18 – 87mins – 2017
LOVE IS NO FAIRY TALE
Opening on an intense lovemaking scene between Las Vegas chef Frank (Michael Midnight Special Shannon) and aspiring fashion designer Lola (Imogen Green Room Poots), I honestly thought I was in for a Fifty Shades-style erotic thriller with debuting director Matthew Ross’ protagonist-named straight-to-DVD feature. But aside from this brief and surprising snatch of nudity from the gorgeous Ms. Poots, this is as titillating as Frank & Lola gets. The ensuing 80-plus minutes does deal with sexual themes, but in a far darker and less intimate manner.
… Keep Scuttling!
18 – 95mins – 2016
THE AIN’T RIGHTS
“They run a tight ship… except it’s a U-Boat.”
Vicious is too polite a term for the immoral ultra-right wing scumbags who frequent and ‘protect’ Darcy Banker’s (Patrick TMNT Stewart) remote Pacific Northwest dive bar, a tavern where you wouldn’t want to spill another punters drink – much less stumble onto a fatal stabbing.
… Keep Scuttling!
15 – 96mins – 2014
About a Boy, Fever Pitch, High Fidelity… Usually guaranteed fail-safes at the box office, this recent adaptation of a Nick Hornby novel received far less praise and attention than we have come to expect from his usually high-profile works. This was particularly surprising given the calibre of its cast, but that doesn’t mean it is a bad or unworthy film, just one sadly lacking in courage.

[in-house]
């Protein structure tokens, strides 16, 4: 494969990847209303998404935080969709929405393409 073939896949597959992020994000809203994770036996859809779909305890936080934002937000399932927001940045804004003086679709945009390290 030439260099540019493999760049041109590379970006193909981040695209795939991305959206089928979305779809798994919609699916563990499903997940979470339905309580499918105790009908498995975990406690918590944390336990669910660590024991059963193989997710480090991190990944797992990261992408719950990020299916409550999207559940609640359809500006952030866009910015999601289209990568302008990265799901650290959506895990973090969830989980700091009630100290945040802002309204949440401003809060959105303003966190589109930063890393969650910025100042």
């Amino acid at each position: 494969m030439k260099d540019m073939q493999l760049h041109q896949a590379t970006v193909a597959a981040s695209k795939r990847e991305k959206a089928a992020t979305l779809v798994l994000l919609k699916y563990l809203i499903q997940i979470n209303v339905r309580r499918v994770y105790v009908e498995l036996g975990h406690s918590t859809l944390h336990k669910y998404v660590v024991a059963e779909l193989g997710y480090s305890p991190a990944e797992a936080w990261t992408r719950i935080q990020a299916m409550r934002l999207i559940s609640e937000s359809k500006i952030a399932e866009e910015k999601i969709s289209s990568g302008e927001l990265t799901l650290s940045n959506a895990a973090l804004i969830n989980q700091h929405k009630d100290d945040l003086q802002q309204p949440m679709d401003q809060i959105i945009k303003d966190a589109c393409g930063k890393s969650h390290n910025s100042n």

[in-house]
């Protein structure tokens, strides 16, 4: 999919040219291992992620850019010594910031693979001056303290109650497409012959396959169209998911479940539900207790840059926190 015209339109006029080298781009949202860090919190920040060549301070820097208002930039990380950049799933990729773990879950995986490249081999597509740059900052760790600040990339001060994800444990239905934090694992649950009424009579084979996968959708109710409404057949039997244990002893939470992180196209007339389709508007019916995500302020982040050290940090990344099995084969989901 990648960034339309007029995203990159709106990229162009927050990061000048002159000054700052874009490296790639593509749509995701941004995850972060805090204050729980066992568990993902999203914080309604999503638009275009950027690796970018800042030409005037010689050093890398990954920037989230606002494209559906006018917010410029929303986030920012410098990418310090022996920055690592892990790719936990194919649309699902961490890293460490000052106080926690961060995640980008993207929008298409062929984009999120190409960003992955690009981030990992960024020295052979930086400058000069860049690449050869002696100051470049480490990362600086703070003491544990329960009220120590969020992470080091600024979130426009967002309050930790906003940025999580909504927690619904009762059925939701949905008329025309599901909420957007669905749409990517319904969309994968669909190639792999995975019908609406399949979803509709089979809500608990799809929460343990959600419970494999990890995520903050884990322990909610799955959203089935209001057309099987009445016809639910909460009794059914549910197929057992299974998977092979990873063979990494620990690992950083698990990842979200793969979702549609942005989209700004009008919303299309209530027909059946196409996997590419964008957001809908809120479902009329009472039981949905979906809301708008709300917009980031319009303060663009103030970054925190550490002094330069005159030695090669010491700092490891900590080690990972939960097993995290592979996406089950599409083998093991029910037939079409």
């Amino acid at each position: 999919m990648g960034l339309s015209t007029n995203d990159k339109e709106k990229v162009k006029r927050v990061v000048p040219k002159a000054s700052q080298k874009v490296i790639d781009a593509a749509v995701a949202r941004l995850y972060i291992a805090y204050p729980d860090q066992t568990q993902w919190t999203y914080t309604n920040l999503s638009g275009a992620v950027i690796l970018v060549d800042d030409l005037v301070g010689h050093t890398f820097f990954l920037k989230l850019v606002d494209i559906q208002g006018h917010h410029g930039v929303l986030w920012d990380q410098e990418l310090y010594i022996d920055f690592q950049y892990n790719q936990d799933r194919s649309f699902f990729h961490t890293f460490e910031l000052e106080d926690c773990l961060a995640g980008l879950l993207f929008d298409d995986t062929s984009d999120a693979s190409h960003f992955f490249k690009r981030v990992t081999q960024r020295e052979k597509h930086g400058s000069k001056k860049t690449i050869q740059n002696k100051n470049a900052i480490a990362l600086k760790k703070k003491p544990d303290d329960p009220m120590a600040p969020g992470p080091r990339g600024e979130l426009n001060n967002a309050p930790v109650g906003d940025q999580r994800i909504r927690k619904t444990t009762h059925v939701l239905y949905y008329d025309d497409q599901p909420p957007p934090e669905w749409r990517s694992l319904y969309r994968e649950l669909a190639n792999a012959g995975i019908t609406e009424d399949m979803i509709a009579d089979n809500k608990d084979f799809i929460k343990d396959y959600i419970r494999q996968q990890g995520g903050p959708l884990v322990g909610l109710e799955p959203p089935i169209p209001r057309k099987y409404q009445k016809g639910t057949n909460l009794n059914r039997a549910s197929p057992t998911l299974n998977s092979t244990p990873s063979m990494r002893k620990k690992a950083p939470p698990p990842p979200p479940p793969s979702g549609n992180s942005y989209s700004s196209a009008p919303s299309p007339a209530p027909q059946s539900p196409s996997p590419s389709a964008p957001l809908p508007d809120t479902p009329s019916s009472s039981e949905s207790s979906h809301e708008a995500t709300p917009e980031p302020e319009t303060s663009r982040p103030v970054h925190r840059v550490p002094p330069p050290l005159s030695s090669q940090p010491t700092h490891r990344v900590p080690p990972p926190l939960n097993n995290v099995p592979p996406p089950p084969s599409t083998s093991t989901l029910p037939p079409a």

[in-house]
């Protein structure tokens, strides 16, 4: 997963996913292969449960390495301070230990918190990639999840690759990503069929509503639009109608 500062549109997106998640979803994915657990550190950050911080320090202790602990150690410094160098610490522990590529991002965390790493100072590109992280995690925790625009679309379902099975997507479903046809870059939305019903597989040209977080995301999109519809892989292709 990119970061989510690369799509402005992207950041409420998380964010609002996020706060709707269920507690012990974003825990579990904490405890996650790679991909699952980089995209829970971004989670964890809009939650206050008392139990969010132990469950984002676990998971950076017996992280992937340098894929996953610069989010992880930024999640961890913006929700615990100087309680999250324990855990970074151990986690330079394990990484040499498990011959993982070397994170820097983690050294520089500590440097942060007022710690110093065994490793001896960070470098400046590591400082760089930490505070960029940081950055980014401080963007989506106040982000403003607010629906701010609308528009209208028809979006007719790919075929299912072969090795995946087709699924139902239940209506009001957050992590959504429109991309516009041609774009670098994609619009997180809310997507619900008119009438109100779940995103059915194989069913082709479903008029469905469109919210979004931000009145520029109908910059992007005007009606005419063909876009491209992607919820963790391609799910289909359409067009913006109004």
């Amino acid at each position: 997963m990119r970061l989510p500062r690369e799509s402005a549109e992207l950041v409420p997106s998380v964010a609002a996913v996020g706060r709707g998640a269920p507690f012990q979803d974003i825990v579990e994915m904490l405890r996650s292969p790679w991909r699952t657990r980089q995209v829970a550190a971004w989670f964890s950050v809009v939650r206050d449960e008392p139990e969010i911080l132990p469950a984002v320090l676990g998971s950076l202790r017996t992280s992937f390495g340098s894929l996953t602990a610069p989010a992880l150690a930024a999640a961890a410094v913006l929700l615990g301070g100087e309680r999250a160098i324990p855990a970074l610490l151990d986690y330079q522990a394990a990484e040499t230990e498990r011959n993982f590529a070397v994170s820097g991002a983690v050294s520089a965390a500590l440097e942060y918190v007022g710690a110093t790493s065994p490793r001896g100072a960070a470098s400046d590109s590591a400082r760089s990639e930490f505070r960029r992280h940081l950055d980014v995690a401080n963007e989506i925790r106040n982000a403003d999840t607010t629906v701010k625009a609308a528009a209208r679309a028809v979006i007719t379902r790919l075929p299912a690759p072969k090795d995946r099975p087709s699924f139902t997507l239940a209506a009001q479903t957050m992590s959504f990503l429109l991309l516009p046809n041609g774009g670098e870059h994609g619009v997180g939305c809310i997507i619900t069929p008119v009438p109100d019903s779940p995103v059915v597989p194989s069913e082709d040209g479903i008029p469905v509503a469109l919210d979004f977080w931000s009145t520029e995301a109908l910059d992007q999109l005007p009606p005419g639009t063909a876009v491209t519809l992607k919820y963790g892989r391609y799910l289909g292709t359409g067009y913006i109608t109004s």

Following the growing bond between four strangers (Pierce Brosnan, Toni Colette, Imogen Poots, Aaron Paul) who meet while attempting to throw themselves from a London rooftop on New Years Eve, this is billed as a dark comedy due to its sombre themes, however the film far too often takes an almost comfortable and amiable tone, at the expense of greater emotional gravitas.
Imogen Poots as cute and quirky Jess is an endearing stand-out, and if she had been the sole bringer of some off-kilter chuckles then the film would have been better balanced between observations on depression and irrationality, but it often feels like French director Pascal Chaumeil (in his first major English language gig) all too often plays it safe and doesn’t take these tragic people’s stories seriously enough – and who wants to go and see a lifeless comedy?